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Appeal court judge clears path for hearing on flight credit for passengers

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Appeal court judge clears path for hearing on flight credit for passengers

OTTAWA — A Federal Court of Appeal judge has dismissed an attempt by Canada’s transportation regulator to prevent a hearing on its stance on flight credit for travellers.

Air Passenger Rights, an advocacy group, asked the appeal court in April to order the removal of the Canadian Transportation Agency’s statement on vouchers from its website, which was posted following mass flight cancellations by airlines.

The statement said the agency believes that vouchers or travel credit valid for two years are generally appropriate for airlines to give customers — as opposed to refunds — for flights cancelled by carriers due to the COVID-19 pandemic.

In its application, Air Passenger Rights also asked the court to prohibit members of the regulator from dealing with passenger complaints about refunds, arguing that a reasonable apprehension of bias exists based on the agency’s statements.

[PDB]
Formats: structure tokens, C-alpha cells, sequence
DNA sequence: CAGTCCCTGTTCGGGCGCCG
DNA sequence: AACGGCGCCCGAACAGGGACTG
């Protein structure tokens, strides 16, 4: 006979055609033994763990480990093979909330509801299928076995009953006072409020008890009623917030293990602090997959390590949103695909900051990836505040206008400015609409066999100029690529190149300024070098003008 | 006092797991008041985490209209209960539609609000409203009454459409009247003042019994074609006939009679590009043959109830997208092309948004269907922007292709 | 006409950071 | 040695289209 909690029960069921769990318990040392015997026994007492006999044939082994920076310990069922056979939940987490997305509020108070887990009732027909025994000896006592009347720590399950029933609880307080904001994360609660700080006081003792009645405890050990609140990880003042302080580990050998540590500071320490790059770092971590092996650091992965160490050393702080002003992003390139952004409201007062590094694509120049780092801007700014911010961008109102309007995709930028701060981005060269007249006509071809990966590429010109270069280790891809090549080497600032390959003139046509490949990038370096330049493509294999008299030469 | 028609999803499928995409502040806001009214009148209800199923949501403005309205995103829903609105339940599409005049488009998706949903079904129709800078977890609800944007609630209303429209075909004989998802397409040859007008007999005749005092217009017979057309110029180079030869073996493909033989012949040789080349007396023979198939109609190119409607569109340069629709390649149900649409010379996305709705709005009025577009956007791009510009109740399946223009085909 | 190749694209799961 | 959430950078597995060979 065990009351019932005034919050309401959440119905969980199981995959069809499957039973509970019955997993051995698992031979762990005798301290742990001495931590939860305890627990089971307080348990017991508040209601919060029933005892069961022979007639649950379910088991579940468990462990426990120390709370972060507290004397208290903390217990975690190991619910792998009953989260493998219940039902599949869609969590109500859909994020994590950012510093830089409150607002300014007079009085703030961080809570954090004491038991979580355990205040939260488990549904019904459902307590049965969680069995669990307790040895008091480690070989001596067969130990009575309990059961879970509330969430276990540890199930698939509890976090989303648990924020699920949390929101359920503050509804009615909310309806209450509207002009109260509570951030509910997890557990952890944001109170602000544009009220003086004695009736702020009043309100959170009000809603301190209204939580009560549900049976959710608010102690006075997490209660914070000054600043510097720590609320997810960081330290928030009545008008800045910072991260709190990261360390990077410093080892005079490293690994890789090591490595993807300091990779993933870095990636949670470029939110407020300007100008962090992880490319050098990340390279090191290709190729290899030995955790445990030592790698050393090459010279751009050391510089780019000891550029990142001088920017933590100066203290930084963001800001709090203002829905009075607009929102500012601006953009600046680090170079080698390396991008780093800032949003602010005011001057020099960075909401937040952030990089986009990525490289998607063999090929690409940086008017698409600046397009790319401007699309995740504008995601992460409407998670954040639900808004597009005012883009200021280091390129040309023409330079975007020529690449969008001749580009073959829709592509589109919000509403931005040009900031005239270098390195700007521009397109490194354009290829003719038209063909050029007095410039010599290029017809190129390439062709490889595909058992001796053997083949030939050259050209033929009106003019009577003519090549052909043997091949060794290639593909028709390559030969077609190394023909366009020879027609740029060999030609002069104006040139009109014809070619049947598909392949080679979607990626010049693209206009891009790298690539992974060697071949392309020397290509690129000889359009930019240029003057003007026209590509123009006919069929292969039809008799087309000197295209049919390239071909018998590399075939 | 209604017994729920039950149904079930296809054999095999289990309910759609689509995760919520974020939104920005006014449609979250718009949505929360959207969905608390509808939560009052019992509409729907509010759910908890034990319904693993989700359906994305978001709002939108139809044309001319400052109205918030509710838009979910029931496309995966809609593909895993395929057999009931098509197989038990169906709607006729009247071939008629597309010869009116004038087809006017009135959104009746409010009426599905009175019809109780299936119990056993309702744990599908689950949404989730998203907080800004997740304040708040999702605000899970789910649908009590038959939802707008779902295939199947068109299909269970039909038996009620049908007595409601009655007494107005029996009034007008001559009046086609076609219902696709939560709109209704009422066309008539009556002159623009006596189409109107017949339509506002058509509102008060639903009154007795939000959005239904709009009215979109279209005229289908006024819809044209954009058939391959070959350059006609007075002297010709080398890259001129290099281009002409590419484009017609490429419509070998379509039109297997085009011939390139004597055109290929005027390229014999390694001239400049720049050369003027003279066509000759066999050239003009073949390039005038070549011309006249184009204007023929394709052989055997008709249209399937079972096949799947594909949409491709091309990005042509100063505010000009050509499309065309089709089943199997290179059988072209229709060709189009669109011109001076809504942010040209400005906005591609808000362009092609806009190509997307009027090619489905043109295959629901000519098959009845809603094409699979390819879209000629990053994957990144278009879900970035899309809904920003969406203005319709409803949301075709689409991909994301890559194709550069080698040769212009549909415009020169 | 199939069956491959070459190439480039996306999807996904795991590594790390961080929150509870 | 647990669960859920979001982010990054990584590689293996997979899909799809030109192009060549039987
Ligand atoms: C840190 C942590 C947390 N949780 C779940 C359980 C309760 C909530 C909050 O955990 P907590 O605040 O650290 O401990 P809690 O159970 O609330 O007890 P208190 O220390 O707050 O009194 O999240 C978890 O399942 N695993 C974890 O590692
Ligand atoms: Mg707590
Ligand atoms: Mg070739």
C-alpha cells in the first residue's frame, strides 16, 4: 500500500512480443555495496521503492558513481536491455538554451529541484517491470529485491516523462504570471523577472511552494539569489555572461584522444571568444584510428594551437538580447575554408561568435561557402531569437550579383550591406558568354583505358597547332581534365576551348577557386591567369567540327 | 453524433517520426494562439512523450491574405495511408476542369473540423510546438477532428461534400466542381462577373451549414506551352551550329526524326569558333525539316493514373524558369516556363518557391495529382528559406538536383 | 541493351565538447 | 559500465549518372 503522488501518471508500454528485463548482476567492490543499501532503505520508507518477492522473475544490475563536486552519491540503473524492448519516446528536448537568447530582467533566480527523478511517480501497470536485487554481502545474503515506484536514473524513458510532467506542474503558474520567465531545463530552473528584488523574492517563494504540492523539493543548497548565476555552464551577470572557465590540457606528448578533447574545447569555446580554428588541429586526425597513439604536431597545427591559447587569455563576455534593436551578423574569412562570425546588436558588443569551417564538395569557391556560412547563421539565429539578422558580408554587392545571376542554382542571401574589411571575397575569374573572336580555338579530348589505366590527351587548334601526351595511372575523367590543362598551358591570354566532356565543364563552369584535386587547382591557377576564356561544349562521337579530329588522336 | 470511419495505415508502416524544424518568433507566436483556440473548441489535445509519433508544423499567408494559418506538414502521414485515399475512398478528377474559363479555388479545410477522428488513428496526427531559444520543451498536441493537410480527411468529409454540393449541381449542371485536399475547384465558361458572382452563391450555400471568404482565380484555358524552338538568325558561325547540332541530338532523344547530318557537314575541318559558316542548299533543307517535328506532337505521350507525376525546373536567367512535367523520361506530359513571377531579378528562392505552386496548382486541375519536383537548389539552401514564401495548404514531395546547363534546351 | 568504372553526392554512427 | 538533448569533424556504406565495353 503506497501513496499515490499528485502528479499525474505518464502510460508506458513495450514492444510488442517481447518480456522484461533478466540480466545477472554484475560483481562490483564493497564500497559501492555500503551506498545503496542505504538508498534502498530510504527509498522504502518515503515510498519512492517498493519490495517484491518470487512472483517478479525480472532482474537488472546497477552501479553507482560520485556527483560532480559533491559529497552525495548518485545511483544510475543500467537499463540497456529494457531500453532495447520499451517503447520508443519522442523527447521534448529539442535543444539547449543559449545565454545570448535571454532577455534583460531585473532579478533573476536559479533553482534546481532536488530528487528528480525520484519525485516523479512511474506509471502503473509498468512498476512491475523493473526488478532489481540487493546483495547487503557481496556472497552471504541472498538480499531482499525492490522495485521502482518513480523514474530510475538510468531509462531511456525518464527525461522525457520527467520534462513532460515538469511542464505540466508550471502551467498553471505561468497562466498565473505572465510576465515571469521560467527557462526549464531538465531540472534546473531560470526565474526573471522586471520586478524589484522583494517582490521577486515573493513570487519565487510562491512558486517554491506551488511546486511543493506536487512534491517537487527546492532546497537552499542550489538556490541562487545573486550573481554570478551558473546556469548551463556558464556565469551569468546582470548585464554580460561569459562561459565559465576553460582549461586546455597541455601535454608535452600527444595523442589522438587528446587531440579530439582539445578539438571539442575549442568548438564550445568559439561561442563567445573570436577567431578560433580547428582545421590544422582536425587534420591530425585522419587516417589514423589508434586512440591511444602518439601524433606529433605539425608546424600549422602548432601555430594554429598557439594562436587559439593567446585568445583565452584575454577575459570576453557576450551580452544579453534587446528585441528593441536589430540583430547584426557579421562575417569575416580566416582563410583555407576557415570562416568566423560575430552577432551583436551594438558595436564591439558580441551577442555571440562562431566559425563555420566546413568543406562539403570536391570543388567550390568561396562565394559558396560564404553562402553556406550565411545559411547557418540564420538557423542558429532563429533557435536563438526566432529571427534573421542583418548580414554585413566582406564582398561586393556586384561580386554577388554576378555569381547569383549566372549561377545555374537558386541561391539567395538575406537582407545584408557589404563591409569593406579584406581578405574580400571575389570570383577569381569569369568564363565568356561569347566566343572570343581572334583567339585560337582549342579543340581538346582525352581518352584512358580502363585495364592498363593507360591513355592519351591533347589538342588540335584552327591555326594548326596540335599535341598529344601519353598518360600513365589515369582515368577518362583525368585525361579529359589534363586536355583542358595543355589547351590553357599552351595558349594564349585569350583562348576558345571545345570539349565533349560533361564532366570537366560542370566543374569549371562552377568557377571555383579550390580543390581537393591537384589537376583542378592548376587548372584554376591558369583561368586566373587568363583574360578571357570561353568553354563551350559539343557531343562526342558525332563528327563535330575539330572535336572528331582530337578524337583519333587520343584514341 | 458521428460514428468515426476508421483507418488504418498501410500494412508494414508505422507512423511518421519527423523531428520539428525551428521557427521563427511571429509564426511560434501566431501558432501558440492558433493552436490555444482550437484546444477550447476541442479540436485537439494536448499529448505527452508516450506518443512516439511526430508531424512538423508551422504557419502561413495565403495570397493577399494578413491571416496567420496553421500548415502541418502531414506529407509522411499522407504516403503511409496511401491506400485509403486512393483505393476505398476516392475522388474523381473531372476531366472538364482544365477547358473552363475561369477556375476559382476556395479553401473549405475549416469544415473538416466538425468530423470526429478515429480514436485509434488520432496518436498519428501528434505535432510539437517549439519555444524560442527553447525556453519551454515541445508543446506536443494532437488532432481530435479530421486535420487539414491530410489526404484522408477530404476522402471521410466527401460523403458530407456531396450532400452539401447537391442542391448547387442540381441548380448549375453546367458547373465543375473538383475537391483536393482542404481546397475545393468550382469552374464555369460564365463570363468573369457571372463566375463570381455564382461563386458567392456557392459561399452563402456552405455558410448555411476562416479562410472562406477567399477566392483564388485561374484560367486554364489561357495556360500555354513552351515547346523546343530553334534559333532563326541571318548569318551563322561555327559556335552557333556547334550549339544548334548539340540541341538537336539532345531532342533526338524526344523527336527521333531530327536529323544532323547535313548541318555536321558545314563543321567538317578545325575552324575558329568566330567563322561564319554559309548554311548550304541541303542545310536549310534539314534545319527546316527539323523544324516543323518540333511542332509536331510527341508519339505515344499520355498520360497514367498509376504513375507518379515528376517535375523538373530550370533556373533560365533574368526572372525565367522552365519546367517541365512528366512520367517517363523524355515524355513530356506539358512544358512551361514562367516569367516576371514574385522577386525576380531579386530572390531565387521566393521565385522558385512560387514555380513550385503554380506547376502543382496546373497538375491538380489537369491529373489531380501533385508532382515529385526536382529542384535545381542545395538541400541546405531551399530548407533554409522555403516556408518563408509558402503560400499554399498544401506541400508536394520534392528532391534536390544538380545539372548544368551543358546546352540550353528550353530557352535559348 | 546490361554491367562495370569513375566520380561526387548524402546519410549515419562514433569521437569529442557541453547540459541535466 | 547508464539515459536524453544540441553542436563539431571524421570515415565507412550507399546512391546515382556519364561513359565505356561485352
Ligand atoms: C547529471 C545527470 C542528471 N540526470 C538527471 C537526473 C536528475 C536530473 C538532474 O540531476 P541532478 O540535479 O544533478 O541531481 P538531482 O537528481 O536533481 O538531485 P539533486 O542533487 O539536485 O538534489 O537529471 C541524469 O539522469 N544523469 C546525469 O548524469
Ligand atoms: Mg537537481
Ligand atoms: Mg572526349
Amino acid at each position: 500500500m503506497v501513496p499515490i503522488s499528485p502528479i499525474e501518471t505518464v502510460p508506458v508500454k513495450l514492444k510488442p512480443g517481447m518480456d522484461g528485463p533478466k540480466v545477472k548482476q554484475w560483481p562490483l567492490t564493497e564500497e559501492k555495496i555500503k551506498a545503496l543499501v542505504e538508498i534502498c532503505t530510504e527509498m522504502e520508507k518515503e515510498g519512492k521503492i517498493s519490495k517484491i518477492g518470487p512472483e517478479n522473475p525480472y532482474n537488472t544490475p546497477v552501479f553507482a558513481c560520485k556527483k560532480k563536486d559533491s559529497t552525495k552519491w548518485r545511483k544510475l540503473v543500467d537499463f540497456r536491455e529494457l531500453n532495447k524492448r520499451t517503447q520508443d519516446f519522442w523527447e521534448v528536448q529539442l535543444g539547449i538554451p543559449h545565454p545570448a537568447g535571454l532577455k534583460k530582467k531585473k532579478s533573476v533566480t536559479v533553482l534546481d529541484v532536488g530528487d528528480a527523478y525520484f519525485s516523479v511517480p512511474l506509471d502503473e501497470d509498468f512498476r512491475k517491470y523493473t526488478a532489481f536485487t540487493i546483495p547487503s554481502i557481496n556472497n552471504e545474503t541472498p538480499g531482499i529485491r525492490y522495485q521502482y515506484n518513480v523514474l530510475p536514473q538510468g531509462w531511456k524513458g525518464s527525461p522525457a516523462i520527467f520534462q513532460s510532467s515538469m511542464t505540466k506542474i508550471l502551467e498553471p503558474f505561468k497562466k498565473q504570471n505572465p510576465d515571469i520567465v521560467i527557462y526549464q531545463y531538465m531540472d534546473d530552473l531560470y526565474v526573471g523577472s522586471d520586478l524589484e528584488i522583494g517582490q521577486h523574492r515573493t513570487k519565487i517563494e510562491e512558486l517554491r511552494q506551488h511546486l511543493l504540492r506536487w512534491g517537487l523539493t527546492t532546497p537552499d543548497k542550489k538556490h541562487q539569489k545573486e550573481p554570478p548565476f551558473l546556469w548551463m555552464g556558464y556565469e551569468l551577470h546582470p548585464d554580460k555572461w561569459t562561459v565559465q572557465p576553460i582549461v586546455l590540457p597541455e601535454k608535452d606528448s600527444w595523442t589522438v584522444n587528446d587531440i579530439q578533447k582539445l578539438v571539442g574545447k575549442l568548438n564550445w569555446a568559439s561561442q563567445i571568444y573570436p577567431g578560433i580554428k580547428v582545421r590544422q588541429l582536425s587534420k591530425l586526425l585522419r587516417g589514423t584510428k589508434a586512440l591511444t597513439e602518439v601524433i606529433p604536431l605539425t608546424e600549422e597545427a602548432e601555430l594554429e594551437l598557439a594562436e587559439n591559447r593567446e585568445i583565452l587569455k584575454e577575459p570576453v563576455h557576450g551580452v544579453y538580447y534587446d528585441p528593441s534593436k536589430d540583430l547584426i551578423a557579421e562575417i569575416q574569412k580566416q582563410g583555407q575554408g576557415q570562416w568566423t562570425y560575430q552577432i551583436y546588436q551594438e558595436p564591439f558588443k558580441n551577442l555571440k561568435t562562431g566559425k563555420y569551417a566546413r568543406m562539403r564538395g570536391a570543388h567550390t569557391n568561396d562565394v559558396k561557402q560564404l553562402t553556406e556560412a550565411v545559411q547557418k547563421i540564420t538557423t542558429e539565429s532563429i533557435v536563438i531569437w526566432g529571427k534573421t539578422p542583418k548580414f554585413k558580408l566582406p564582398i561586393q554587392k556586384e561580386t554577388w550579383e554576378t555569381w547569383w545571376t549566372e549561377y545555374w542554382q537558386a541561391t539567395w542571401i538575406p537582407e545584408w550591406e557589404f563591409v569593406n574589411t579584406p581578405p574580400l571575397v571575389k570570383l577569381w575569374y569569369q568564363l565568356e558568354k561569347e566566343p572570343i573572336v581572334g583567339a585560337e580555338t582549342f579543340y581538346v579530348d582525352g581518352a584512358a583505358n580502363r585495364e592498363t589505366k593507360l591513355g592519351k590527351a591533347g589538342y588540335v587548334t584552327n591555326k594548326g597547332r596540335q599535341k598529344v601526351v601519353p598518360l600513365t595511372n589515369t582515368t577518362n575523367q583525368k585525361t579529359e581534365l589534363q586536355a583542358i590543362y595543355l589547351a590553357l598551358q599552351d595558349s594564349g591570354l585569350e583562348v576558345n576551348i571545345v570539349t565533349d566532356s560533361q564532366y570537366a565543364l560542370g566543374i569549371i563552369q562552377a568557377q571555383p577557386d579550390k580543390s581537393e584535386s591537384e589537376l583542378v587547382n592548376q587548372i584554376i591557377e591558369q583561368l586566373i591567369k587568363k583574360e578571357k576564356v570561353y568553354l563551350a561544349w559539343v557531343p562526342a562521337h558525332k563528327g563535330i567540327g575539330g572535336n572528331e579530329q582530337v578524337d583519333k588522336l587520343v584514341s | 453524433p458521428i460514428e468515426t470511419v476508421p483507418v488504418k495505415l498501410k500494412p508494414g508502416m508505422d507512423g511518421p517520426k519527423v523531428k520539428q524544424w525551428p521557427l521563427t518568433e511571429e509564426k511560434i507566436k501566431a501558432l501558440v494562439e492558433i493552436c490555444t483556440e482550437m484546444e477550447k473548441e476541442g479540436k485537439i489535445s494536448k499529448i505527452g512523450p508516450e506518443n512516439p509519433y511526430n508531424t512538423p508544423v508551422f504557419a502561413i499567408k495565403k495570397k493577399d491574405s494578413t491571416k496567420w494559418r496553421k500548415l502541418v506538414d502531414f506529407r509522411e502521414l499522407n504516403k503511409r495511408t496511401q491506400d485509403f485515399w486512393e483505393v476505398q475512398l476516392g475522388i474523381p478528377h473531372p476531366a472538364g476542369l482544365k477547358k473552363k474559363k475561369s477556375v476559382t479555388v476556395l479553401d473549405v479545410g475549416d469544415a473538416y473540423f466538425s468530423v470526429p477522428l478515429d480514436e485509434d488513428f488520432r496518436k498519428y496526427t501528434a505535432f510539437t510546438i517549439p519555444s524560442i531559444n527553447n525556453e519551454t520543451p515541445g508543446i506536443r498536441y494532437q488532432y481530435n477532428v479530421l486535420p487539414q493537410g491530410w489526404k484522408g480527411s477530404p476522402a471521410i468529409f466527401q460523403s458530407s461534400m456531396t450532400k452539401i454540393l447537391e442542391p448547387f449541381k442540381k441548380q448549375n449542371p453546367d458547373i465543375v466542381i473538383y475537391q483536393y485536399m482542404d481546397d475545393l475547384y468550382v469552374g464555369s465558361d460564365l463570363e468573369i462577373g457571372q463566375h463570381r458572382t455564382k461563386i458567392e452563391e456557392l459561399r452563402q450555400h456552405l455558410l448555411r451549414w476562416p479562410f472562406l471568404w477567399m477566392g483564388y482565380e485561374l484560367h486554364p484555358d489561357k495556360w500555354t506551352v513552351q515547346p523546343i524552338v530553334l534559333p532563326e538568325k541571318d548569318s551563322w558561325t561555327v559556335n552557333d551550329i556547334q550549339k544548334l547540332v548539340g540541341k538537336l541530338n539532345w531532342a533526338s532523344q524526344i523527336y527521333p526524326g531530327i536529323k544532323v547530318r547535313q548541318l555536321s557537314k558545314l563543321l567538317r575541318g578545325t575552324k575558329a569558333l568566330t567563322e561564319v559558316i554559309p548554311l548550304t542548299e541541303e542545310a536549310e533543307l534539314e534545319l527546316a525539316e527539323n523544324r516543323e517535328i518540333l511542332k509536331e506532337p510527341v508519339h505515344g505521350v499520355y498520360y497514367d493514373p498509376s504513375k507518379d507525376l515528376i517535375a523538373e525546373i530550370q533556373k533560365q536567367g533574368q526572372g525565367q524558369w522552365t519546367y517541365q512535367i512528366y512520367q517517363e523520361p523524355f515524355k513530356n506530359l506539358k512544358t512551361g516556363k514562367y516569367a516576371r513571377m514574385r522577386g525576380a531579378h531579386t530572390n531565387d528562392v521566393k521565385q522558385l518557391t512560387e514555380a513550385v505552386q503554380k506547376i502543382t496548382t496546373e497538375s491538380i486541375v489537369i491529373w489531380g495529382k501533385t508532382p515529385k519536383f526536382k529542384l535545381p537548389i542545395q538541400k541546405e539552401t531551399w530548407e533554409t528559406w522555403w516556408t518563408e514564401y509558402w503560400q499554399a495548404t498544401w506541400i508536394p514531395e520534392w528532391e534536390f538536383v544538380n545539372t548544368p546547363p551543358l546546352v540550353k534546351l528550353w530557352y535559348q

Justice Wyman Webb said in a ruling Friday that the advocacy group “should not be deprived of its argument… related to the reasonable apprehension of bias” and dismissed the regulator’s request to toss the case.

Consumer advocates and passengers have argued that agency precedent and contract law grant customers the right to reimbursement for hundreds of thousands of flights that were paid for but never took off.

“We are very pleased with the Federal Court of Appeal’s decision confirming that the issue of reasonable apprehension of bias of members of the Canadian Transportation Agency merits a full hearing,” said Air Passenger Rights founder Gabor Lukacs.

“Those members who were involved in the creation, approval, or endorsement of the Statement on Vouchers should not be permitted to adjudicate passenger complaints relating to refunds, because they may not be impartial.”

The transportation agency clarified in late April that its online statement was “not a binding decision” and that reimbursements depend in part on the contract between airline and passenger.

Air Passenger Rights has also asked for that statement to be taken down.

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